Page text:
The results of the Jenkins tests will serve the students to know the success in each assignment exercise with a continuous feedback approach. It also facilitates the teacher the evaluation of the proposed tasks. Also, it is important to highlight that the students can use their own devices for accessing the VM where all the hardware, software and configuration of the employed instruments are provided by the cloud.
As summary, Table 1 lists the main actions of the classroom workflow to be performed by the teacher and by the students, as well as the support provided by ACTaaS to both roles.

5. Pilot Use Case

In this section, we present an example use case for ACTaaS, specifying in each of the next subsections all the steps performed to create the software programming environment in the class. These subsections match the ones presented in the section above, to facilitate the comprehension of the steps required to use ACTaaS.
We started to use ACTaaS during the course of 2019–2020, in a Pilot Group composed of 28 students of the first course of the Electronic and Automatic Engineering Degree (EAED) at the Universitat Politècnica de València (UPV), under the subject “Computer Science”. Traditionally, students solved the exercises using DevC++ IDE, that it was installed in all PCs of the laboratory or they could install it in their own devices. In this scenario, the classroom workflow is far from emulating a realistic scenario because they didn’t use any kind of version control repositories, testing or CI/CD tools. Therefore, we use ACTaaS to deploy a whole production software environment and change the current classroom workflow to a more realistic approach.
The test has been performed in two practical lessons (lab sessions, each one seen as an ’assignment’), where the students have to design and implement in C standard language a set of programs (structured in ’exercises’) both in the classroom and as autonomous work. The rest of the subject assignments have been developed using the traditional approach, in order to be able to compare them.
The objective of this pilot use case is to verify that the deployment of the required environment using ACTaaS is simple and the effort is reasonable for the teacher. We also want to demonstrate that a whole production environment can be configured and be accessible for the students in a easy way, 24/7, to facilitate students the production of software in a CI/CD scenario. Next subsections expose how the identified tasks in Section 4 have been performed to deploy and start using the virtual software programming environment through ACTaaS. Results are presented regarding the analysis of deployment and configuration times, and the students feedback through a short poll.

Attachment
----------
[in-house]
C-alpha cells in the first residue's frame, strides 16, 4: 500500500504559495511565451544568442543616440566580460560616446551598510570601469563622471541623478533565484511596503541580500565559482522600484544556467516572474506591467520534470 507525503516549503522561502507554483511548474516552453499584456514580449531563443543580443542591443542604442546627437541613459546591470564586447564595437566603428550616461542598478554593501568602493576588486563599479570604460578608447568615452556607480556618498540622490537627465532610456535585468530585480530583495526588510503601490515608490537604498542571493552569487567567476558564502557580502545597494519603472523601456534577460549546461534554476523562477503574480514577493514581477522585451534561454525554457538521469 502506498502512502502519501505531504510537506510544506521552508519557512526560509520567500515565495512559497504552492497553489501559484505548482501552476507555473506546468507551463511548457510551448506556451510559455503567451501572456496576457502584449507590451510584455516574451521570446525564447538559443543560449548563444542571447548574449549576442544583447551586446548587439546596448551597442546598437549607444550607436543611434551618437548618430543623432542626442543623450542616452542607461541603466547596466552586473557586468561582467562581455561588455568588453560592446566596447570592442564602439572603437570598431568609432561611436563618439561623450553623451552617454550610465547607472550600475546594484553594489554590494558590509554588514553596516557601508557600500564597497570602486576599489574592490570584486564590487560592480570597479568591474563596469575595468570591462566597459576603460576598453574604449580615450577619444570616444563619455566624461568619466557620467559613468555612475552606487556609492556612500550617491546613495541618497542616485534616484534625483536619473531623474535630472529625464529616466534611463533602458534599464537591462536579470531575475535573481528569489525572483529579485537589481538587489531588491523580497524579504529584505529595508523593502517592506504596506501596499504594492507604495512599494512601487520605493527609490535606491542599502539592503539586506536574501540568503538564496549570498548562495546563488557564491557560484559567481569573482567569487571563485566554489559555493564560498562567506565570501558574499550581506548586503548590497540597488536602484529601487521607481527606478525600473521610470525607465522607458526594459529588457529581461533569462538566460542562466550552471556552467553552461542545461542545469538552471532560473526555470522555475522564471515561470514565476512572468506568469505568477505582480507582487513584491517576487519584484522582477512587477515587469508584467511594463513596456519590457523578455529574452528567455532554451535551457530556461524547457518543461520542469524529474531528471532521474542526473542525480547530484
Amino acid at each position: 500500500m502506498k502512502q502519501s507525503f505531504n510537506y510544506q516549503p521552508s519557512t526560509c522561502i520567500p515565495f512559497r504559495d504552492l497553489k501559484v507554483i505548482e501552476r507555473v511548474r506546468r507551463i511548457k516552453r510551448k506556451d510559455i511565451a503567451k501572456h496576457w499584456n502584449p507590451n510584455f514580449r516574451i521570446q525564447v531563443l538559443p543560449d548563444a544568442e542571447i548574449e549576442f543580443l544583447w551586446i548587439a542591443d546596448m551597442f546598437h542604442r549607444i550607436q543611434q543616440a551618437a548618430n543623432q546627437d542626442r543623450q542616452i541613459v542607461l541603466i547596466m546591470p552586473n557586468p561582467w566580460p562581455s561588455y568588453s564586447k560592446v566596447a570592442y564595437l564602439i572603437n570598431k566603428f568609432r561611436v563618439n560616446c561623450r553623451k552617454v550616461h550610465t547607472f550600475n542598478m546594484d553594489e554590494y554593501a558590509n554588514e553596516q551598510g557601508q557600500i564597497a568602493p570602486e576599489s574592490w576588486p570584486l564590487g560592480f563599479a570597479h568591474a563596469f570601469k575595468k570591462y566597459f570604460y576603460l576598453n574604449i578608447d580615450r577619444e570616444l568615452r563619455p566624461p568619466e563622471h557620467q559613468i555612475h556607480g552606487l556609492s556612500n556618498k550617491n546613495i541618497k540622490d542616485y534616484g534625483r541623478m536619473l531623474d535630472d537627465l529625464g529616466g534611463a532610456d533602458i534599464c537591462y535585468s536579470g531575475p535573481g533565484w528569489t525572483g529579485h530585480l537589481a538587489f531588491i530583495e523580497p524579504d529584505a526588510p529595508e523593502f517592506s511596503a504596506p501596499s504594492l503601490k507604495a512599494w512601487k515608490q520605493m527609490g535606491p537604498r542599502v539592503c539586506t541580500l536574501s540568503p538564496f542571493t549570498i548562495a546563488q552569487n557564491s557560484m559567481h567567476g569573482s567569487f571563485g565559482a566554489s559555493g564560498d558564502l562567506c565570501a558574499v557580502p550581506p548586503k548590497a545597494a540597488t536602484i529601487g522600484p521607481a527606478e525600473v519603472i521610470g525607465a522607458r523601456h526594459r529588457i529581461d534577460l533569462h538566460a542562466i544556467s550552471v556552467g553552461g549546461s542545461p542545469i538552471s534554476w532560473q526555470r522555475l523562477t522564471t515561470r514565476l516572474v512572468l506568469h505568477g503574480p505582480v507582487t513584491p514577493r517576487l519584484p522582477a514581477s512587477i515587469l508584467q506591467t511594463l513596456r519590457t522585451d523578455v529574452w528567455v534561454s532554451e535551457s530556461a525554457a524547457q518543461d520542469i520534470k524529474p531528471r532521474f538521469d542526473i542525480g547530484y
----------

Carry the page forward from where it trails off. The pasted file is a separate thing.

5.1. Designing the Software Production Environment

In our specific scenario, the instruments that the students need are made up of Windows machines configured with the DevC ++ IDE and a graphical client for GitHub, to facilitate the process of learning Git to the students. For that, we have customized a recipe (lab-environment.radl, avaliable at: that is responsible for deploying the necessary resources, and automatically installing and configuring the students’ lab environment together with the Jenkins instance.

5.2. Deployment of Specific Software Instruments in the Cloud

As described in Section 4.2, the first action is to deploy the required VMs in the cloud using ACTaaS. The process is as easy as executing the next command:
    $ im_client create lab-environment.radl -a <credentials_file>
The command ’create’ of the IM client receives two parameters: the ’credentials_file’ that must contain valid credentials to access the desired cloud provider and the recipe (or recipes) to configure the VMs. In our case, ’lab-environment.radl’ is the deployment recipe we prepared in the first step.